In an attempt to attract private investment in infrastructure, South Africa, a country suffering from acute water shortages, is looking to establish a new utility, reports Bloomberg.
The newly appointed Director General of South Africa’s Department of Water and Sanitation, Dr Sean Phillips, told Bloomberg, that the entity plans to submit a bill to the cabinet by the end of the month for the creation of the National Water Resources Agency. The new entity could be running by next year. The utility will be created by combining the department’s Water Trading Entity and the Trans-Caledon Tunnel Authority (TCTA).
Across South Africa, water stress is a major problem; however, each region suffers from different issues like overuse, growing demand, theft and poor infrastructure. It is also one of the world’s driest countries, with rainfall, while variable across the nation, averaging less than 500 millimeters (20 inches) per annum.
In 2019, the country released a national water plan that highlighted the need to spend 900 billion rand ($62 billion) on water-supply and storage infrastructure by 2030.
Dr Phillips said: “We want to create an entity to raise non-fiscus finance and it should have a substantial balance sheet.
“It would use a variety of different approaches, including raising money based on revenue streams from particular projects, loans and other forms of finance that will draw in private companies to provide water.”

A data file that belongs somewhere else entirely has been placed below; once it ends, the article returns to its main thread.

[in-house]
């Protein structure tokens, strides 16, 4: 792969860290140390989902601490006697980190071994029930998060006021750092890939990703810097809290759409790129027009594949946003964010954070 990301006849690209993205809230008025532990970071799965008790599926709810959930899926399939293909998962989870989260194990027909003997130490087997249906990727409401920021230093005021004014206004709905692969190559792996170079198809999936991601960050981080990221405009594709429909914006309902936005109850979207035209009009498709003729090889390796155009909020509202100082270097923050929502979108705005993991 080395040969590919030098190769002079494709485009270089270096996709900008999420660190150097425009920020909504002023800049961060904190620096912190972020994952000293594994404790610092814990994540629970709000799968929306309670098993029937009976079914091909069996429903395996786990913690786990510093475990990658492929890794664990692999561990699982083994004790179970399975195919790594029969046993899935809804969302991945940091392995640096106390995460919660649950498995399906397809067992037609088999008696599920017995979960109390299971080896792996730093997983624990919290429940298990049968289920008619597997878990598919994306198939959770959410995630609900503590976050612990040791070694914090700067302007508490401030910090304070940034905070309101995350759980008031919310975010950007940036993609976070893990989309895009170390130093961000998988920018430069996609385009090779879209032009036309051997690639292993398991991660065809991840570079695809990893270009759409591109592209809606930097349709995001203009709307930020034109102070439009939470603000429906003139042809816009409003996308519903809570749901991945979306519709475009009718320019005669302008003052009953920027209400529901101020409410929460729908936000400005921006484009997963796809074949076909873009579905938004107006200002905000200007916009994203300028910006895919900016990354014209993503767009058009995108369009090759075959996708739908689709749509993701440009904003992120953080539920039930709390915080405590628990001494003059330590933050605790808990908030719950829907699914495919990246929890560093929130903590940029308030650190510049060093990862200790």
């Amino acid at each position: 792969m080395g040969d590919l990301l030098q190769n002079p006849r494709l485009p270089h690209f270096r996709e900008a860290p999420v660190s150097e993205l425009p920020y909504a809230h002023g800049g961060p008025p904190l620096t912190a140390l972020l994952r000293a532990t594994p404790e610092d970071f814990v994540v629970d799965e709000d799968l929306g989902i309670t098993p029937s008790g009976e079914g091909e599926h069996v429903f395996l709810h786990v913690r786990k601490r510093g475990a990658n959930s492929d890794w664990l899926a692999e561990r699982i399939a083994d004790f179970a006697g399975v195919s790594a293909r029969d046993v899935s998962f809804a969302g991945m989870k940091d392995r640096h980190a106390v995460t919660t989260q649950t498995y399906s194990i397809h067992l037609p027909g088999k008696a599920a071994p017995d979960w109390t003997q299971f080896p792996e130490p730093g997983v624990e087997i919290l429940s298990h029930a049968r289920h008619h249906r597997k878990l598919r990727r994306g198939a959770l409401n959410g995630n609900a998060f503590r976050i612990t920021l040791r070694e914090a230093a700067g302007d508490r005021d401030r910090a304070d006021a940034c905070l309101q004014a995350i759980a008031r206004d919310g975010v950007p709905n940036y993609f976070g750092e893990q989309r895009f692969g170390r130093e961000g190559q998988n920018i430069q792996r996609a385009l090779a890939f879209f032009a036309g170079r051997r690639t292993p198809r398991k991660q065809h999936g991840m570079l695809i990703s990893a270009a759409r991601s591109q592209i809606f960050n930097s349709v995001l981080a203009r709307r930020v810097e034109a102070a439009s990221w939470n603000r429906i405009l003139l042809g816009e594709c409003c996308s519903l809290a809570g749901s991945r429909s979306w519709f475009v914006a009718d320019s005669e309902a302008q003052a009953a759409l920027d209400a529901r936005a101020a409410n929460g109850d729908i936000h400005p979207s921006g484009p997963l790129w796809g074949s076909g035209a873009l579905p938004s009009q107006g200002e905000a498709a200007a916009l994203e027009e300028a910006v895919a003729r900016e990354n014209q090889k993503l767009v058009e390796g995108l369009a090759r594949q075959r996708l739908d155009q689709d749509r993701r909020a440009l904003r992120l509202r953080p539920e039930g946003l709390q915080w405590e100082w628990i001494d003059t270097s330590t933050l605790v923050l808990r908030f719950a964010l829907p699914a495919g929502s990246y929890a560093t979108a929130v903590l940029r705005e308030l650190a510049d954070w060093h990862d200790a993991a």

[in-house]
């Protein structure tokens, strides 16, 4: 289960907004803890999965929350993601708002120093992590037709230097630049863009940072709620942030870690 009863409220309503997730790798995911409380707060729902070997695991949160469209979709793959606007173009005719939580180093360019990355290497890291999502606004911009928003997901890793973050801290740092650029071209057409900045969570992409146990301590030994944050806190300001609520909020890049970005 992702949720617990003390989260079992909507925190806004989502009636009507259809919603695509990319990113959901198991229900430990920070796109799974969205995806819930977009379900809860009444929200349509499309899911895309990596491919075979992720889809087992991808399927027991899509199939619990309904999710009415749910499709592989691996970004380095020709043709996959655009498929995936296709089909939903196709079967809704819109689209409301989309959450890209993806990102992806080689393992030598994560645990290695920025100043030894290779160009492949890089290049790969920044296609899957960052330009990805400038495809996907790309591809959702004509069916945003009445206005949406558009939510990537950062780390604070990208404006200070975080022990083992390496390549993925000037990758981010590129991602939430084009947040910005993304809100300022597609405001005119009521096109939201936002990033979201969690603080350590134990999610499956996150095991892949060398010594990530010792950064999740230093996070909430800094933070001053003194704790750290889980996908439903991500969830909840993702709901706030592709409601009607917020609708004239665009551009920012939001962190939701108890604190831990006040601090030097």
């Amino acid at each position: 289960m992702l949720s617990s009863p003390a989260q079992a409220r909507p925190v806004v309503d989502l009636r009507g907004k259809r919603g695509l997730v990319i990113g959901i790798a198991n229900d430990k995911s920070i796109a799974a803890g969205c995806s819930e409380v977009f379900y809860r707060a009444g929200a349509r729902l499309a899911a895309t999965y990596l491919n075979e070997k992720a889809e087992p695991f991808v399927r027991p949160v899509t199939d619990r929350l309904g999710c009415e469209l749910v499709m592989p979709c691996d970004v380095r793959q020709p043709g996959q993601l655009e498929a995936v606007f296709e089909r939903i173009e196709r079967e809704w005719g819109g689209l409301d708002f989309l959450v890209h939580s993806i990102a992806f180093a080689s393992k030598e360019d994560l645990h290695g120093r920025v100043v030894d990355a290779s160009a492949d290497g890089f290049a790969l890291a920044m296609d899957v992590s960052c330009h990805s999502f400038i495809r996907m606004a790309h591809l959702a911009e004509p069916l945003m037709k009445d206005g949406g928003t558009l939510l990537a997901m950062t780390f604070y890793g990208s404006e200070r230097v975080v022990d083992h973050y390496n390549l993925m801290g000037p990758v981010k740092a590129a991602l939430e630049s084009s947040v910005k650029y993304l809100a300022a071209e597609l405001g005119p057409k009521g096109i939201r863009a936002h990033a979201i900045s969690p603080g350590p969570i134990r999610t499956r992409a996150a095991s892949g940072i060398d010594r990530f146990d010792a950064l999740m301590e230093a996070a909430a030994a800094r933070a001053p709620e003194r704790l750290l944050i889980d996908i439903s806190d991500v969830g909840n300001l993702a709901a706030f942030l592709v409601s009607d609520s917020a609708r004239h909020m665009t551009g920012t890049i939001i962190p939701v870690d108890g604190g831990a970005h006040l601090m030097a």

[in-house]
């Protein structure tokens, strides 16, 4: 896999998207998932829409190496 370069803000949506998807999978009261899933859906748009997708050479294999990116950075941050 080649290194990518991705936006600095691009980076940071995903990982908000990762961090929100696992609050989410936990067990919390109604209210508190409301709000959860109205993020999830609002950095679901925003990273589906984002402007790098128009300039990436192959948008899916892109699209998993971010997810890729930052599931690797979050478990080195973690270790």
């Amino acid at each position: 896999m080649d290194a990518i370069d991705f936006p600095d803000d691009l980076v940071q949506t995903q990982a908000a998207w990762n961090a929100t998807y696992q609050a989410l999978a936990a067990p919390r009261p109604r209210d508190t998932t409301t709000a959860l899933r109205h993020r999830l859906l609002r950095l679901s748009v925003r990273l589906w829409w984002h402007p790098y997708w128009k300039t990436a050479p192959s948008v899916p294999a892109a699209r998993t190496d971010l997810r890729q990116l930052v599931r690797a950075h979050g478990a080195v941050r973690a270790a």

He added that the Department of Water and Sanitation is also considering the possibility of concessions, allowing the private operation of water facilities.
Barbara Schreiner, executive director of the Water Integrity Network (WIN), an advocacy group that works towards good governance to help realize the human rights to water and sanitation, believes that a state utility that operates without political oversight could be more efficient at raising finance and running assets. Moreover, the new utility will merge two organizations, reducing bureaucracy and costs.
The replacement value of South Africa’s national water assets is currently between 200 billion rand and 300 billion rand, according to Phillips, when asked about the potential size of the entity’s balance sheet.
Although the South African government had previously financed most public water, power and transport facilities, President Cyril Ramaphosa recently said the country was aiming to lure private investment to fund necessary infrastructure projects.
The cabinet will need to approve the bill before it is released for public comment. It will then go back to the cabinet, whereupon it will be referred to parliament for approval and the president to sign it into law as an Act.
According to Bloomberg, the functioning of the agency will most closely mirror the way South Africa finances its national road network through the South African National Roads Agency SOC Ltd. The country’s power also mostly comes from a national electricity utility, Eskom Holdings SOC Ltd.